Easing into protection

Conservation easement to protect sage-grouse and landowners

Fairfield Ranch straddles the west Walker River for about three river miles.

Fairfield Ranch straddles the west Walker River for about three river miles.

Courtesy photo

To learn more about conservation easements in Nevada, visit http://bit.ly/1fEd1HJ.

The dwindling numbers of sage-grouse (known to Nevadans as sage hen) is a common discussion topic in Nevada and much of the West. The bi-state population of sage-grouse in California and Nevada was listed as a threatened species earlier this year, and the decision on the listing of the greater sage-grouse will come in the fall of 2015.

There could be economic consequences if nothing is done to prepare for a listing of the species, so government groups, conservation groups, and others are working to not only save this species but also prepare the economy.

Working toward this, the Nature Conservancy (TNC), with state and federal agencies and the owners of Fairfield Ranch in Douglas County, have recently placed a conservation easement on that ranch land.

“Conservation easements preserve open space, and they protect property rights,” said Duane Petite, project director of the Eastern Sierra Nevada Program of TNC. “When you own private property, you own a bundle of rights such as access rights, use rights, water rights and grazing rights and development rights. And what a conservation easement does is it lets a property owner sell or donate one piece of their bundle of rights—their development rights—and preserve all their other property rights.”

Fairfield Ranch occupies a little more than 3,800 acres in the north end of Antelope Valley. The property straddles the West Walker River for about three river miles. Petite said conservation easements are important tools for protecting property and the environment.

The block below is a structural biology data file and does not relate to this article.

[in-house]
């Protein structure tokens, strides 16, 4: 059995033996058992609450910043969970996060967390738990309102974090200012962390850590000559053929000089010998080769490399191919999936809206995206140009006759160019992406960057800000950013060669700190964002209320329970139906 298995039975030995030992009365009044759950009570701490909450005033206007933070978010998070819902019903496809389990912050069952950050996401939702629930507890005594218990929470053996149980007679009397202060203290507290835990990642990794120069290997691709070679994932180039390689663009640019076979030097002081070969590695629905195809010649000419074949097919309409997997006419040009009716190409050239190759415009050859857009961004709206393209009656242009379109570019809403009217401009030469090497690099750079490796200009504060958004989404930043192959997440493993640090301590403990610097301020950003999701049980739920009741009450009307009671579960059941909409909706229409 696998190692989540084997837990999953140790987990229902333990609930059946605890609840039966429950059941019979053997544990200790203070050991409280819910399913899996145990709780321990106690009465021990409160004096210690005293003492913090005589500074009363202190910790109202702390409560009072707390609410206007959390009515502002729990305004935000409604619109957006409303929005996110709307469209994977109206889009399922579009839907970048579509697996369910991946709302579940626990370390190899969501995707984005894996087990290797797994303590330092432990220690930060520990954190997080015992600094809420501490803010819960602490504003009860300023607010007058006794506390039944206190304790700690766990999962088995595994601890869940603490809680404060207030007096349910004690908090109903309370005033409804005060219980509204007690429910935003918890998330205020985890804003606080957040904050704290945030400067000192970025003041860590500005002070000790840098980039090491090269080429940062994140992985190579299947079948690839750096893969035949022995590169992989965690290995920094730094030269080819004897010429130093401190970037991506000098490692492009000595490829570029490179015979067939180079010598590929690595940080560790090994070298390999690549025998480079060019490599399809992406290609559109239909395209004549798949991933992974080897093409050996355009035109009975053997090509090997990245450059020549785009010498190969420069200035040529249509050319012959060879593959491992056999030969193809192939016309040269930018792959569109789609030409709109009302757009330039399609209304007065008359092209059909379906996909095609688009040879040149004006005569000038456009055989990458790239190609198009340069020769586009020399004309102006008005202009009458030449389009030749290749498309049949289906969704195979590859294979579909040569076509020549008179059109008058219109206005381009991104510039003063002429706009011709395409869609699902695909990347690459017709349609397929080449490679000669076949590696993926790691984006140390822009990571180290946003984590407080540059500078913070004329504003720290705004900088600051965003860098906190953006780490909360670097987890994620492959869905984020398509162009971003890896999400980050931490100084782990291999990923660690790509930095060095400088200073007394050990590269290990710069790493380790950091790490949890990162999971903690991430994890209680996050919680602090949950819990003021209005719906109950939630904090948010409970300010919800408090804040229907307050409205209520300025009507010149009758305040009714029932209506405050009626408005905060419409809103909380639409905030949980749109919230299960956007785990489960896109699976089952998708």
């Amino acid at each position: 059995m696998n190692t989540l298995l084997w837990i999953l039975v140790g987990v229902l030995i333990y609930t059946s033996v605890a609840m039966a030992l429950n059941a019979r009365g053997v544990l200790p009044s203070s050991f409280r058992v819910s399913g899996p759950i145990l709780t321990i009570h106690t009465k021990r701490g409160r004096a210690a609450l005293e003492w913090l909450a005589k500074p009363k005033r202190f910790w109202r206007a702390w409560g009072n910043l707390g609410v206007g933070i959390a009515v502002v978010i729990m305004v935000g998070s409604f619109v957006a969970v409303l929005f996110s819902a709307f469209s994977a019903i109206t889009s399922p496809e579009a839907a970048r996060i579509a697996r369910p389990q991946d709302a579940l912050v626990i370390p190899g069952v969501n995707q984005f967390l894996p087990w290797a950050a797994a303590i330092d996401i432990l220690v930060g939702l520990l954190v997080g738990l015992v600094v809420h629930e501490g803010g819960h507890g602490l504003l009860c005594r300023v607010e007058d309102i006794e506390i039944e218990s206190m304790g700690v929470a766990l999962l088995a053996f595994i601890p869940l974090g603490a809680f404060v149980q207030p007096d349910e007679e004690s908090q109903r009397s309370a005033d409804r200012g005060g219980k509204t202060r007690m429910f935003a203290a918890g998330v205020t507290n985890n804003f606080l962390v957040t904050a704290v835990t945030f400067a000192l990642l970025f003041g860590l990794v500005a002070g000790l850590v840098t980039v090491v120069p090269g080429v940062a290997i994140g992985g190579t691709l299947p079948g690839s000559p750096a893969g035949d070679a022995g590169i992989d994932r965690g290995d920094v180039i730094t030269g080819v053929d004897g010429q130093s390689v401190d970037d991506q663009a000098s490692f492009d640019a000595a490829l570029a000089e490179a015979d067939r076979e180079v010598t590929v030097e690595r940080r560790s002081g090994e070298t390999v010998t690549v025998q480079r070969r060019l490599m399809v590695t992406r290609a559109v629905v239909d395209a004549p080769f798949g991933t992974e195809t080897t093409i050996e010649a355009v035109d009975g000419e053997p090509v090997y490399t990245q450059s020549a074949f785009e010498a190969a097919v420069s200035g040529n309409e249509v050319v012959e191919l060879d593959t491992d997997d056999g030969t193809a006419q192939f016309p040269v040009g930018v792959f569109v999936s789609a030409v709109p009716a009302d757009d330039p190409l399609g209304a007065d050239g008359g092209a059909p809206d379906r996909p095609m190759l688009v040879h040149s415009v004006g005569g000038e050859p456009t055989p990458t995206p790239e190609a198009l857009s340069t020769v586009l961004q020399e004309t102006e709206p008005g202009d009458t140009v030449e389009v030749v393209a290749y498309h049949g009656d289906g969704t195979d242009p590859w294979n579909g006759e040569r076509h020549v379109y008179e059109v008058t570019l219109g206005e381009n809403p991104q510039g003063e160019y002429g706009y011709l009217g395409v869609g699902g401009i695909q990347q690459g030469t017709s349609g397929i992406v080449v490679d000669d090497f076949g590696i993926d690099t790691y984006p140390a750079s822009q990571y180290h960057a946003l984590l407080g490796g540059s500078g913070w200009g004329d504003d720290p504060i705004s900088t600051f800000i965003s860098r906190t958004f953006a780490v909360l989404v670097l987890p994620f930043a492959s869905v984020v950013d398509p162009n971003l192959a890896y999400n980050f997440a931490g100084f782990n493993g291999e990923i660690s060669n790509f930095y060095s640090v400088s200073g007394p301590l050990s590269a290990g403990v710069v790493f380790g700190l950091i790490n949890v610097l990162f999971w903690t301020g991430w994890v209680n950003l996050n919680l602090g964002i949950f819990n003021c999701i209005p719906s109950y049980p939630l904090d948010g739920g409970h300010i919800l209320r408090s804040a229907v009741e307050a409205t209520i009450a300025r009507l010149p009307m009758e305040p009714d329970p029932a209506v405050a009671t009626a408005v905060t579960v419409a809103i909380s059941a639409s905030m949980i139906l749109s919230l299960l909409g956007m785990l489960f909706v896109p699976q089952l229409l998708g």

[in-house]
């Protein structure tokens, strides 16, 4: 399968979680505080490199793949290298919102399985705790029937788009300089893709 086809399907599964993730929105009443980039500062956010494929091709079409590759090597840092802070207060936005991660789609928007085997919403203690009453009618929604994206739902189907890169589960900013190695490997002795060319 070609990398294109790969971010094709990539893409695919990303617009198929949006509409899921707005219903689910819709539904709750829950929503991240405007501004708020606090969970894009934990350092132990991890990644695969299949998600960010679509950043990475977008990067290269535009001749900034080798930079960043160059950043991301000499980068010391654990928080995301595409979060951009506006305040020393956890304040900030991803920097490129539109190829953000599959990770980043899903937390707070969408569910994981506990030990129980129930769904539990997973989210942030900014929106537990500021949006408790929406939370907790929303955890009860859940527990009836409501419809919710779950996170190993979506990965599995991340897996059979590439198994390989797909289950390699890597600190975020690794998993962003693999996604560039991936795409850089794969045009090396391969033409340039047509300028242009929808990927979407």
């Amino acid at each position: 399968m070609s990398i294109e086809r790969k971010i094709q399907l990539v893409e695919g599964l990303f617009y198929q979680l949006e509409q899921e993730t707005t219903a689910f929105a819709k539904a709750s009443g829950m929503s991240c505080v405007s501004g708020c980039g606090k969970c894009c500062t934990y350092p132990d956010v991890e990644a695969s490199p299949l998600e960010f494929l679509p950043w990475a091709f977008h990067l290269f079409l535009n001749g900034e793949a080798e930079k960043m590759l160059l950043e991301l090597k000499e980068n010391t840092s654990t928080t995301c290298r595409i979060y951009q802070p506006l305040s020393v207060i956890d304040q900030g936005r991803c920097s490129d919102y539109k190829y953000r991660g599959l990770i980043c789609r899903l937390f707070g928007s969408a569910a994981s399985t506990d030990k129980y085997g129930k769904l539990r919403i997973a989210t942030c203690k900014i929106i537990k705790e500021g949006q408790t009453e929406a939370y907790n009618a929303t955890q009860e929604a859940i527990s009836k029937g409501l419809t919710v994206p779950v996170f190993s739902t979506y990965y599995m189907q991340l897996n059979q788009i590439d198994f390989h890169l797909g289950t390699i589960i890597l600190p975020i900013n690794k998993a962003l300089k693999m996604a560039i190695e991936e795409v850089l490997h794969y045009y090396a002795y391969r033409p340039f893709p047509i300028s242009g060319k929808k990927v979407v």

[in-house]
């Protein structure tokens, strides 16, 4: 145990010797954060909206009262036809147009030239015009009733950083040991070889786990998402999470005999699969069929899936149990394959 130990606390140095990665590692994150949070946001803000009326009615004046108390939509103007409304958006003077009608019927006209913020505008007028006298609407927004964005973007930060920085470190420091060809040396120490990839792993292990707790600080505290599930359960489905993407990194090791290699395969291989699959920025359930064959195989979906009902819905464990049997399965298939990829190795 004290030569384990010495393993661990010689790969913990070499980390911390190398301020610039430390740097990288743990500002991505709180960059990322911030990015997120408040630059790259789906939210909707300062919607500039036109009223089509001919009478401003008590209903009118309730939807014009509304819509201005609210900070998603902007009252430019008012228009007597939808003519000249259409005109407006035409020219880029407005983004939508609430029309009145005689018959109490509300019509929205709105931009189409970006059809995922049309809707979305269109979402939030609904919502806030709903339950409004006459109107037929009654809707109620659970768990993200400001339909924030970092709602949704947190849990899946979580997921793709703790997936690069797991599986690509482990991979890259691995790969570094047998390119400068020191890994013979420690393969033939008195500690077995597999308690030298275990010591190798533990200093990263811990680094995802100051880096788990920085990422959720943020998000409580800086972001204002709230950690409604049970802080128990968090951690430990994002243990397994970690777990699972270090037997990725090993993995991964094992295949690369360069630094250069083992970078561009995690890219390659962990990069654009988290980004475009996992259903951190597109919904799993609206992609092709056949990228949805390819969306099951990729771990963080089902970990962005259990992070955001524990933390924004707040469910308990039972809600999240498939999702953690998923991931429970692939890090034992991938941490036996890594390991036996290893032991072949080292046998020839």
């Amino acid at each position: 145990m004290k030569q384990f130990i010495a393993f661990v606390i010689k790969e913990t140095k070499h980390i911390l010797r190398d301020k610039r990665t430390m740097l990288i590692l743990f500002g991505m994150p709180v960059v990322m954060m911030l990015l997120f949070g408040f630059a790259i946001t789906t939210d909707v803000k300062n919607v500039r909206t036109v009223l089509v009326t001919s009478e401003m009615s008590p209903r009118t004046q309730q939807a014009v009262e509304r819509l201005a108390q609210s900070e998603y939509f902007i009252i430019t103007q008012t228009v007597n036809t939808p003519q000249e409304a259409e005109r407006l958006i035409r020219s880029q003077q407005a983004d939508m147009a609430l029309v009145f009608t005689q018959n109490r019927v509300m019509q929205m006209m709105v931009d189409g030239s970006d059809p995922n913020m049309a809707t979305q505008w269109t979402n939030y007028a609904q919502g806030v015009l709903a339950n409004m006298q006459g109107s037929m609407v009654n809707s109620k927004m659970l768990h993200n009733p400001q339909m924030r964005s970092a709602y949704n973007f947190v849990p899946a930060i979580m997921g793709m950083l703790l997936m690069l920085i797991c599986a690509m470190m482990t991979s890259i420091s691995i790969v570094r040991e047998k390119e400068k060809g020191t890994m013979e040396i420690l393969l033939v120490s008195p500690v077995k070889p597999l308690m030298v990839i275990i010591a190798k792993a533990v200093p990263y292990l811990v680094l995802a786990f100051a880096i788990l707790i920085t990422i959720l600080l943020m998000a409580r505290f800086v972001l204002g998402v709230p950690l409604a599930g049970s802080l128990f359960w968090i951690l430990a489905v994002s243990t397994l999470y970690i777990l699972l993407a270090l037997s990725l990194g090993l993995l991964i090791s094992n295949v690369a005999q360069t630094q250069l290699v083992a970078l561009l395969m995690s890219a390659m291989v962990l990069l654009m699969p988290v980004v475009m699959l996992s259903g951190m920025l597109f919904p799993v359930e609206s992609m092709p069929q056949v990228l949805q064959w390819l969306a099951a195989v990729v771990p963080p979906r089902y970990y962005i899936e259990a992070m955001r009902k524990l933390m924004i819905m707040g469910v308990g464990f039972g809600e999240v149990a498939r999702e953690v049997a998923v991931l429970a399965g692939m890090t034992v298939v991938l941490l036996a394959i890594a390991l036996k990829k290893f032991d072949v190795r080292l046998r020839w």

“You’re not only protecting the open space—the fresh water, the incredible vistas—but you’re also, on a working ranch like Fairfield, you’re preserving traditional land uses and you’re conserving our ranching heritage,” Petite said.

This land contains habitat for the bi-state population of sage-grouse and protecting it with a conservation easement ensures that there will be no habitat fragmentation on this chunk of property.

“It will prevent any inappropriate development,” Petite said. “That area was slated for subdivision, hundreds and hundreds of houses, for example. In its place, you’ll continue the traditional uses of ranching and the property owners use it for fly fishing, they hunt on the location. They retain all the rights to use the property in those ways.”

Because the easement allows the land to remain in private hands, Petite believes this benefits the economy. It keeps the land productive as a ranch, providing things like jobs and property taxes, whereas other forms of environmental protection may take the land out of private ownership. This type of solution may help support the economy when or if the greater sage-grouse is listed under the Endangered Species Act next year.

Since the conservation easement was put in place on Fairfield Ranch, Petite has heard from several other ranchers in the area inquiring about conservation easements on their properties and he hopes this continues.

“We’re helping protect critical habitat, but we’re also demonstrating to other property owners one means of protecting their property while they keep it in traditional land uses,” Petite said. “And we’re hoping that what [the Fairfield Ranch property owners] have done will extend beyond their property and serve as a model to other property owners in the area.”